nixos on encrypted USB stick
How to Create and update a bootable Linux USB stick, which is encrypted is quite easy and has some use cases.
- As ultimate backup
- As a holiday tool
- For schools
If you don’t care about encryption and just want to create a bootable USB stick,
you are better off creating an ISO with nixos-generators and
You need a USB stick with at least 64GB otherwise major updates might get problematic.
The USB stick, which should hold the system, will be
You can plug in the usb stick and run
dmesg to find out which device we are using
Here are the steps I use to create my encrypted USB sticks running NixOS.
We use 511 MB for the boot partition, but you might want to increase this partition, if you want to place bootable ISOs on that partition you want to boot instead of your NixOS system.
We create an EFI partition as well a 1MB MBR partition to make the stick boot on all kinds of computers.
First I delete all partitions using
fdisk before starting repartitioning,
then I start with the partitioning.
parted /dev/sdb -- mklabel gpt parted /dev/sdb -- mkpart no-fs 1MB 2MB parted /dev/sdb -- set 1 bios_grub on parted /dev/sdb -- mkpart ESP fat32 2MiB 512MiB parted /dev/sdb -- set 2 boot on parted /dev/sdb -- mkpart primary 512MiB 100%
It most likely is not necessary but to be sure, I unplug and plug the USB device again to be sure the new partition table will be used.
Encrypt and format root partition
cryptsetup luksFormat /dev/sdb3 cryptsetup luksOpen /dev/sdb3 root-enc mkfs.ext4 -L root /dev/mapper/root-enc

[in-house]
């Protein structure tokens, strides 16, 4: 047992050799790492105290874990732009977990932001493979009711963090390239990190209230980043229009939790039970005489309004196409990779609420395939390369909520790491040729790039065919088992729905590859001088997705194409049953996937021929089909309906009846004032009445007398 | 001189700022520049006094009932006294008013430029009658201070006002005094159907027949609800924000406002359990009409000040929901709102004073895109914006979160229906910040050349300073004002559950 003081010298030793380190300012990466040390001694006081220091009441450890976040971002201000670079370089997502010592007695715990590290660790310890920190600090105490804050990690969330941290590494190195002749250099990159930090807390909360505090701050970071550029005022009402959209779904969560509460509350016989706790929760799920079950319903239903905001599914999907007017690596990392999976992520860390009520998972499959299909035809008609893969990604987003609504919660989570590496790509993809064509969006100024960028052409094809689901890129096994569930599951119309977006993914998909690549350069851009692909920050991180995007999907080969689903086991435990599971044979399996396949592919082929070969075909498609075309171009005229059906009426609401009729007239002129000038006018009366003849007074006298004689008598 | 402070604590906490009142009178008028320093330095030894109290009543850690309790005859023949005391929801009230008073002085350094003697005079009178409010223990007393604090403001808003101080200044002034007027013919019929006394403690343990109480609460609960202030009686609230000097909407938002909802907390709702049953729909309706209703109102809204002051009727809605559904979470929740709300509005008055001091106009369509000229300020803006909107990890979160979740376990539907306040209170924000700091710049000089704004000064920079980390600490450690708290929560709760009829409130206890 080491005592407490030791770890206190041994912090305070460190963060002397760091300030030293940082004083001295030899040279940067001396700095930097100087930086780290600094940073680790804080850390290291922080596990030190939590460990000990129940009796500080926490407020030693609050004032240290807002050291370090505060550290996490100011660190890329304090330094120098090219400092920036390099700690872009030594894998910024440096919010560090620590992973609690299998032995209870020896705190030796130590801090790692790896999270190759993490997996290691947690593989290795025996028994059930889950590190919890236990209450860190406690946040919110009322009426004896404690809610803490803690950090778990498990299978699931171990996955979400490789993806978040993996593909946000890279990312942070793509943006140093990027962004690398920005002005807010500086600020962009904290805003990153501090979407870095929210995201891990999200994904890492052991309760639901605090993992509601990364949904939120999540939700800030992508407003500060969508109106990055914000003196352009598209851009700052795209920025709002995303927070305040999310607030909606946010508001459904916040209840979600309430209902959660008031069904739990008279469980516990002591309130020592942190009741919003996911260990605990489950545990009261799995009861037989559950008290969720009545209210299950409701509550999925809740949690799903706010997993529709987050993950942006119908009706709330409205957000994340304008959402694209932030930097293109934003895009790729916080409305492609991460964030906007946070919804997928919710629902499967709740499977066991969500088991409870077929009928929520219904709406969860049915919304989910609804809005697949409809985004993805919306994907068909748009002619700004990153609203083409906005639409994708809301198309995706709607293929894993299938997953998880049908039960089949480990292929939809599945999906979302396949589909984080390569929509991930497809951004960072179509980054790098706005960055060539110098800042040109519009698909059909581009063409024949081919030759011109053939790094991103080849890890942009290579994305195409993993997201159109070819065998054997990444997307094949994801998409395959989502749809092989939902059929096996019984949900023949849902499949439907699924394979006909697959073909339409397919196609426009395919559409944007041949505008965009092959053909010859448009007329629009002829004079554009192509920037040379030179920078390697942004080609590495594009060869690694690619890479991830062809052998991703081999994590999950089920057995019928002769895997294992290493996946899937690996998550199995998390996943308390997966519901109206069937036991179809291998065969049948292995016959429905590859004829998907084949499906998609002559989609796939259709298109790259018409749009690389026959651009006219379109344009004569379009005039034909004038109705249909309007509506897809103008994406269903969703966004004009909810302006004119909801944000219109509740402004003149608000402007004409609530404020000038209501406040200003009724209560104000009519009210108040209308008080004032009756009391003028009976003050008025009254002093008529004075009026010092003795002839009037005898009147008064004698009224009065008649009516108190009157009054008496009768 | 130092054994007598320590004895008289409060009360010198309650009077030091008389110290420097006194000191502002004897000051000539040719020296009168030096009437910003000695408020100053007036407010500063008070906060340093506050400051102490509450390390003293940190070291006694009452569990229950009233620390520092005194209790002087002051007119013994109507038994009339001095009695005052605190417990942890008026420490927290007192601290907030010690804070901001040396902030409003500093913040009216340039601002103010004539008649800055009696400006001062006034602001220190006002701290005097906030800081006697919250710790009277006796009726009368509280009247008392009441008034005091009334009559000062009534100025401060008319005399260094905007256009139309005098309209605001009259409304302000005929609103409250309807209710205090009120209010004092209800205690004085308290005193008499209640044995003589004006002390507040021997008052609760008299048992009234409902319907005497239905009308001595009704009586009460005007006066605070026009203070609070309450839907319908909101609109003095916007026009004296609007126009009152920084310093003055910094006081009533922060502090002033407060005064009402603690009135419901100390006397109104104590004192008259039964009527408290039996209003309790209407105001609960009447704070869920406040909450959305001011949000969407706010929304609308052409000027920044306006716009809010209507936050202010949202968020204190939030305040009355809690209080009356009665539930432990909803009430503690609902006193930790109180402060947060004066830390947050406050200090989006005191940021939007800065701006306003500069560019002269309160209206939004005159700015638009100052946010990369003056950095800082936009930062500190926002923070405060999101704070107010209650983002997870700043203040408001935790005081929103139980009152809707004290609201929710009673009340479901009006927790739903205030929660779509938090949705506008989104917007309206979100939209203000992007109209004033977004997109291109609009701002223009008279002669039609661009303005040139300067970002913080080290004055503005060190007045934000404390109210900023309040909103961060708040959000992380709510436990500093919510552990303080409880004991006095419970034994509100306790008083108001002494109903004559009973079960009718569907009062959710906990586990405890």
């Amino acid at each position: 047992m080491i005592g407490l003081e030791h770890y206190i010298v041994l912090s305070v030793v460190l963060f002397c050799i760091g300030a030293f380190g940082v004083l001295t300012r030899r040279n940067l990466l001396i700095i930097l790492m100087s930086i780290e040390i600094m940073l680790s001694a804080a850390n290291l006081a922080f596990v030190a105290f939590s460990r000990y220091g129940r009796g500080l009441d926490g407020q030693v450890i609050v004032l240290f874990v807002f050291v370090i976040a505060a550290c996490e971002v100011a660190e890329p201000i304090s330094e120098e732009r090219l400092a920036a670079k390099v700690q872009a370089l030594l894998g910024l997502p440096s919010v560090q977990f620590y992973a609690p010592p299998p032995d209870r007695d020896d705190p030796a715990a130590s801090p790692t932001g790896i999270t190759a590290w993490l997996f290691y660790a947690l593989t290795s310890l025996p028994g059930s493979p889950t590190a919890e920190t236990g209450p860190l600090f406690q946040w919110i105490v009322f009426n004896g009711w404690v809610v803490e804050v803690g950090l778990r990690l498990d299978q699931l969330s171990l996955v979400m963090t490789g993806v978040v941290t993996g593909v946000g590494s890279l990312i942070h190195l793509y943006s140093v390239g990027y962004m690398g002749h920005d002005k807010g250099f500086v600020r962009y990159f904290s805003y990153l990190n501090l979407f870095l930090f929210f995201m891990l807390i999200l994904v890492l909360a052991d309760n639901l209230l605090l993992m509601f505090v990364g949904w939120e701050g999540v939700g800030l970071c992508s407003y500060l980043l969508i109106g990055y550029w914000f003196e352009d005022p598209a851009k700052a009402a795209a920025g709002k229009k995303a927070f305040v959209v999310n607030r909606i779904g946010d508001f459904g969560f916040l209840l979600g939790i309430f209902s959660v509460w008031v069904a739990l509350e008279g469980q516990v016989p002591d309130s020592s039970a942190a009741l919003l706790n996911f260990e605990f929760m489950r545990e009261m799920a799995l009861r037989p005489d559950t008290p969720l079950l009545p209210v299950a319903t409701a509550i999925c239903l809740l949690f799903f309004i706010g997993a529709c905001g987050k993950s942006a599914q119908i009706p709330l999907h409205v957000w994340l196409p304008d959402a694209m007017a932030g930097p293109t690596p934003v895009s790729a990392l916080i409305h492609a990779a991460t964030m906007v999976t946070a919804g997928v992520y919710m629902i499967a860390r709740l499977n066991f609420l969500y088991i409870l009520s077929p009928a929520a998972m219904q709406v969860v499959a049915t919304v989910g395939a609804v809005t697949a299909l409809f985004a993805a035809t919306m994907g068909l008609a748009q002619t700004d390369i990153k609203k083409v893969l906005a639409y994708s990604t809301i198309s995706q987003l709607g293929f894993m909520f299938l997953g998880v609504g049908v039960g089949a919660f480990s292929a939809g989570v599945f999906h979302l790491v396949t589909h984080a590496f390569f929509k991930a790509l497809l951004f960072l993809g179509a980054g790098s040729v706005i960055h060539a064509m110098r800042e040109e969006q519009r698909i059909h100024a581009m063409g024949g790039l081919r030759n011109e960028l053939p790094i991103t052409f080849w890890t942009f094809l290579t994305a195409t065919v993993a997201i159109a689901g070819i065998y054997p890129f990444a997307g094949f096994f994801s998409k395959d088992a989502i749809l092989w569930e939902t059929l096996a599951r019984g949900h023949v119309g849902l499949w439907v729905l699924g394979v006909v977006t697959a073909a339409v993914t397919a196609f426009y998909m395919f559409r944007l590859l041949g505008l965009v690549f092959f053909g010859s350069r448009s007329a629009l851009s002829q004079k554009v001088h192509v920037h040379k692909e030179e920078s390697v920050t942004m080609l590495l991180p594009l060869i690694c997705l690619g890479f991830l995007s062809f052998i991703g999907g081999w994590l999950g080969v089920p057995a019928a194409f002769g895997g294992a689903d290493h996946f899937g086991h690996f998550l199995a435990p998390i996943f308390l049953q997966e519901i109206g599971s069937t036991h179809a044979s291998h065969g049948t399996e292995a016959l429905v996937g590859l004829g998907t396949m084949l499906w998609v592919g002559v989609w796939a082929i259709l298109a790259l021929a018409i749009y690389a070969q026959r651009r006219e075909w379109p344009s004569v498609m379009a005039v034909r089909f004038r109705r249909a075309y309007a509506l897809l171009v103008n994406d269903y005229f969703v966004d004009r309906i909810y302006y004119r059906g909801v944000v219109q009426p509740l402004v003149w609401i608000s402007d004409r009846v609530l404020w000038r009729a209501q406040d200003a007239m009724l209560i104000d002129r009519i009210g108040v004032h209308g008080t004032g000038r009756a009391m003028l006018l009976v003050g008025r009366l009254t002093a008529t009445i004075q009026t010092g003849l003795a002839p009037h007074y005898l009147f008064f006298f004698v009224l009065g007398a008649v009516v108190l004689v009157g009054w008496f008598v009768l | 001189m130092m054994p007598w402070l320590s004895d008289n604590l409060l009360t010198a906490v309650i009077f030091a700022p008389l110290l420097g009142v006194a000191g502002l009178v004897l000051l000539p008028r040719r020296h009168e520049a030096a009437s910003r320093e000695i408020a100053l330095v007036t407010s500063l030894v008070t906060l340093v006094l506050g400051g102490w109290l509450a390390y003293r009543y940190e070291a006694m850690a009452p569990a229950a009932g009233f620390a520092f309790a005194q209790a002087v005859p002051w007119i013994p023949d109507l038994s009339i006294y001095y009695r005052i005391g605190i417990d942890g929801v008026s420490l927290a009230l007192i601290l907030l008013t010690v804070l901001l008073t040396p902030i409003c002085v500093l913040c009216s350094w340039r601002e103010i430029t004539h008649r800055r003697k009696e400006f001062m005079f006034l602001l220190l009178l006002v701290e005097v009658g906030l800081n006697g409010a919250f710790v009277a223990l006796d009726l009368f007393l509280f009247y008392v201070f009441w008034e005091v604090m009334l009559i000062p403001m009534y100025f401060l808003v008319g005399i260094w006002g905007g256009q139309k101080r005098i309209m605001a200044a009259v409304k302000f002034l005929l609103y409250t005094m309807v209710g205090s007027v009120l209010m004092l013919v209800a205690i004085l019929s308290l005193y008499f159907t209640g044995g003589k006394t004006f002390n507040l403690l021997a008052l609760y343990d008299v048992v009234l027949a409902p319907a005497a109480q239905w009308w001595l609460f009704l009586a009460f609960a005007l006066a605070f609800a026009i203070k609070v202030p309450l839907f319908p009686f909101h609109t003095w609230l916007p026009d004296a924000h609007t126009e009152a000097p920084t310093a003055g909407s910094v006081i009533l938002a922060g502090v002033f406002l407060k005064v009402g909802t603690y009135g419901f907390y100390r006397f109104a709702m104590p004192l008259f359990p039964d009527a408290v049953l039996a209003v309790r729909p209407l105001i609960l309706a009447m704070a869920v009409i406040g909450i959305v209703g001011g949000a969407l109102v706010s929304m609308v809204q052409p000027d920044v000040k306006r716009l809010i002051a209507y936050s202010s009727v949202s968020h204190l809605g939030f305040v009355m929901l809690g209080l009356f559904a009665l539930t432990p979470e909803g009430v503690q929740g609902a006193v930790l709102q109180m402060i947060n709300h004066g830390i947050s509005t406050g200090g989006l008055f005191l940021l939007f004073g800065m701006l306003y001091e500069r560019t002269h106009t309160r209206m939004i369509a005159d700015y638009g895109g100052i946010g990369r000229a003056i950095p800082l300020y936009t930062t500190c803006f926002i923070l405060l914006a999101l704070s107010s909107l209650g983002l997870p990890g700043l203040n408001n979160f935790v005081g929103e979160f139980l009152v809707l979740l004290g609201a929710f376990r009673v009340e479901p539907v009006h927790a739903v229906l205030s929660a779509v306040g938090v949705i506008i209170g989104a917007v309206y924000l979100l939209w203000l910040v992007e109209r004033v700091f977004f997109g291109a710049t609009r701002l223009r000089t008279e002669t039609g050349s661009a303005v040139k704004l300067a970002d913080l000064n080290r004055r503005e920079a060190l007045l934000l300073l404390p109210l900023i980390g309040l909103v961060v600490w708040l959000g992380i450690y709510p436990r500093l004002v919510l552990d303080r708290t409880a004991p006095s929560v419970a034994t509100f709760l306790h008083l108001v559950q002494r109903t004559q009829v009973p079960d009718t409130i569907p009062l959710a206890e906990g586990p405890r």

This will be the password you have to type in every time you boot the USB Stick.
Format boot partition
mkfs.fat -F 32 -n boot /dev/sdb2
We have to mount the created partitions to generate initial configuration files.
mount /dev/mapper/root-enc /mnt mkdir /mnt/boot && mount /dev/sdb2 /mnt/boot
nixos-generate-config --root /mnt
Now you can update
configuration.nix before installation.
hardware-configuration.nix edit as too,
but usually that is not necessary.
don’t forget to set your ssh key in
I usually have also these configurations set
environment.systemPackages = with pkgs; [ vim wget htop silver-searcher iotop ]; # use vi shortcuts environment.extraInit = '' set -o vi EDITOR=vim '';
These options have to be added to make it bootable and to start it with qemu-kvm (See Update stick using qemu-kvm)
boot.loader.grub.enable = true; boot.loader.grub.efiSupport = true; boot.loader.grub.device = "/dev/sdb"; # todo : change me once the system booted boot.loader.grub.efiInstallAsRemovable = true; boot.tmpOnTmpfs = true;
You most likely have to disable these parameters
boot.loader.systemd-boot.enable = false; boot.loader.efi.canTouchEfiVariables = false;
nixos-install --root /mnt
You most likely don’t want to restart your host machine, so you have to unmount everything manually
umount /mnt/boot umount /mnt cryptsetup luksClose /dev/mapper/root-enc
You are able to plug the USB stick in a computer now and boot from it and you root partition is encrypted.
Update stick using qemu-kvm
To run frequent updates, it might be a hassle to boot a dedicated machine to access these updates.
This is why I use
qemu to start the machine and update the machine via colmena
which my preferred NixOS provisioning system. Of course your favorite provisioning tool will work as well.
qemu-kvm on you machine, you need these options in your host
virtualisation.libvirtd.enable = true; users.users.mainUser.extraGroups = [ "libvirtd" ]; environment.systemPackages = [ pkgs.qemu_kvm pkgs.virt-manager ];
To start the machine you simply have to run this command:
sudo qemu-kvm \ -m 4G \ -drive file=/dev/sdb,format=raw,index=0,media=disk \ -net user,hostfwd=tcp:127.0.0.1:2222-:22 \ -net nic
Once you unlocked the root partition you should be able to access the guest system using
ssh root@localhost -p2222